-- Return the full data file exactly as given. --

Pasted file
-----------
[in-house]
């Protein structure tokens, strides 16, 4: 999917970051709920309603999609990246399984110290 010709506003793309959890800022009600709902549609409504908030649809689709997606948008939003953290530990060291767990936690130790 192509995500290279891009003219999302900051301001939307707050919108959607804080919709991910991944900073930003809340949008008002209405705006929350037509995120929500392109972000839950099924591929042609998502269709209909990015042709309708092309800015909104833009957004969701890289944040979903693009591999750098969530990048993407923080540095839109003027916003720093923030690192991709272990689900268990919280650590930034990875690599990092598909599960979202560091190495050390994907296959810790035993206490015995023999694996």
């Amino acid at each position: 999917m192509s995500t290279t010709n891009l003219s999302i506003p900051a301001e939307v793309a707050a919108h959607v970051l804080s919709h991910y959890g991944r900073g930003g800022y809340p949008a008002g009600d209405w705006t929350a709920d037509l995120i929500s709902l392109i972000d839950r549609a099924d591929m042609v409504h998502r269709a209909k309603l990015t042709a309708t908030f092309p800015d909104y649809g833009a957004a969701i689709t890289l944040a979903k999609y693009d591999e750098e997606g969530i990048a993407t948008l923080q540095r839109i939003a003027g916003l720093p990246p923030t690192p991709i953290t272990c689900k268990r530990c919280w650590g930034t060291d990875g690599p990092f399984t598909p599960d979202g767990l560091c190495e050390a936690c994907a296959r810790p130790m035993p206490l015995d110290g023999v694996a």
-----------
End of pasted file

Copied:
[in-house]
């Protein structure tokens, strides 16, 4: 999917970051709920309603999609990246399984110290 010709506003793309959890800022009600709902549609409504908030649809689709997606948008939003953290530990060291767990936690130790 192509995500290279891009003219999302900051301001939307707050919108959607804080919709991910991944900073930003809340949008008002209405705006929350037509995120929500392109972000839950099924591929042609998502269709209909990015042709309708092309800015909104833009957004969701890289944040979903693009591999750098969530990048993407923080540095839109003027916003720093923030690192991709272990689900268990919280650590930034990875690599990092598909599960979202560091190495050390994907296959810790035993206490015995023999694996």
């Amino acid at each position: 999917m192509s995500t290279t010709n891009l003219s999302i506003p900051a301001e939307v793309a707050a919108h959607v970051l804080s919709h991910y959890g991944r900073g930003g800022y809340p949008a008002g009600d209405w705006t929350a709920d037509l995120i929500s709902l392109i972000d839950r549609a099924d591929m042609v409504h998502r269709a209909k309603l990015t042709a309708t908030f092309p800015d909104y649809g833009a957004a969701i689709t890289l944040a979903k999609y693009d591999e750098e997606g969530i990048a993407t948008l923080q540095r839109i939003a003027g916003l720093p990246p923030t690192p991709i953290t272990c689900k268990r530990c919280w650590g930034t060291d990875g690599p990092f399984t598909p599960d979202g767990l560091c190495e050390a936690c994907a296959r810790p130790m035993p206490l015995d110290g023999v694996a």